Editorial: Efficiency, transparency needed for rescue work after Tianjin blasts

Source:Global Times Published: 2015-8-13 15:34:51

Tianjin Port and the Binhai New Development Zone have undergone a terrifying night which has put the whole country through an astounding and saddening morning. The series of deadly explosions around the warehouse of Tianjin Dongjiang Port Ruihai International Logistics Co. Ltd were amazingly powerful. This has given us a rare and unforgettable shock.

We are now aware of how unsafe dangerous goods really can be. In seemingly normal and busy modern areas or work zones, there may be explosives equivalent to dozens of tons of TNT nearby that could explode after a simple error and produce massive casualties. Modernization aims not only to promote prosperity, but curb such potential destructive power. While security has to be always emphasized at a national level, units close to such dangers need to shoulder their huge social responsibilities.

We don't yet know the full death toll from the explosions. But judging from the video clips available, it is unlikely there will be any survivors within a certain radius of the explosions. The majority of people in this area were firefighters and other rescuers. Initial reports showed that the people killed and missing were mostly firefighters. The accident happened late at night with few people at the scene, but those brave firefighters had to rush to the fire. Their deaths suggest what a great and solemn profession firefighting is, and we believe everyone has already thanked them from the bottom of their hearts.  

One of the biggest dangers facing firefighters is the threat of an explosion as they are fighting a fire, but there are enormous uncertainties in assessing whether explosions or other powerful secondary disasters will happen. In the course of their duty these firefighters are indeed risking their lives. 

The emergency response was swift, and firefighters are working to get the blaze under control. Tianjin authorities are taking effective measures and answering most questions the public has raised, such as whether the air around the blast site is safe. There is still a lot of information which cannot be confirmed, such as the number of casualties and the cause of the explosion.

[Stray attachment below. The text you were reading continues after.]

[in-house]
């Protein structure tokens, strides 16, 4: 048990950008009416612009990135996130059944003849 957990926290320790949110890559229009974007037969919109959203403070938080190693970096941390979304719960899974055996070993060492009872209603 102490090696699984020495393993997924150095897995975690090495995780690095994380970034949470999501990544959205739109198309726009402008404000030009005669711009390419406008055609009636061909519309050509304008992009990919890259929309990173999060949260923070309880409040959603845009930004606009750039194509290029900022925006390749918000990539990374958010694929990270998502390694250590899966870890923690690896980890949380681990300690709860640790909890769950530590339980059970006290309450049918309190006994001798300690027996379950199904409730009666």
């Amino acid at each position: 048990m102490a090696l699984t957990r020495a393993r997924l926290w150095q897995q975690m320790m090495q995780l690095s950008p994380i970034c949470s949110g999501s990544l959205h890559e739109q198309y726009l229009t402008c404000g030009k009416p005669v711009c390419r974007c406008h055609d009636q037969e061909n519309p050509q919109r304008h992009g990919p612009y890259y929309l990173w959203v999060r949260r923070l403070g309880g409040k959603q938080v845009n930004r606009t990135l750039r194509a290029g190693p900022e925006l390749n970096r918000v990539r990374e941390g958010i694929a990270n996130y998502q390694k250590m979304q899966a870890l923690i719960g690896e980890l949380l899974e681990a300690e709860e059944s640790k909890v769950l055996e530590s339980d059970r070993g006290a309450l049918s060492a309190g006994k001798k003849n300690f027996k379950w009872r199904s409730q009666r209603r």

At the start of the incident, the public directed major complaints and accusations toward the Tianjin government and media for the slow and inadequate reporting of the explosion. For example, Tianjin TV was still broadcasting Korean soap operas 10 hours after the incident. Such chaos is unavoidable at the beginning of a sudden crisis. The Tianjin government must take critical feedback and ensure it can release accurate and timely information. The idea that they wanted to tone down the reporting and even cover it up must be eliminated.

Despite these doubts and criticisms, generally speaking, the government has dealt with the crisis efficiently and in a transparent manner. Up till this afternoon, the fire is still burning, and the priority should be rescuing the injured and extinguishing the blaze as soon as possible. Now the whole incident has been put under the scrutiny of the media, and any further information will be given to the public through government and media channels. The public's right to know needs to be defended and reinforced while the government deals with the disaster. The public can have a better understanding about what kinds of demands for information at the beginning of a disaster are appropriate, and what information still needs time to be published. Once the government and the public can reach an agreement on this, controversies will be greatly reduced.

Currently, Tianjin and the rescue workers need our support and encouragement. This should be the top concern at this critical moment.

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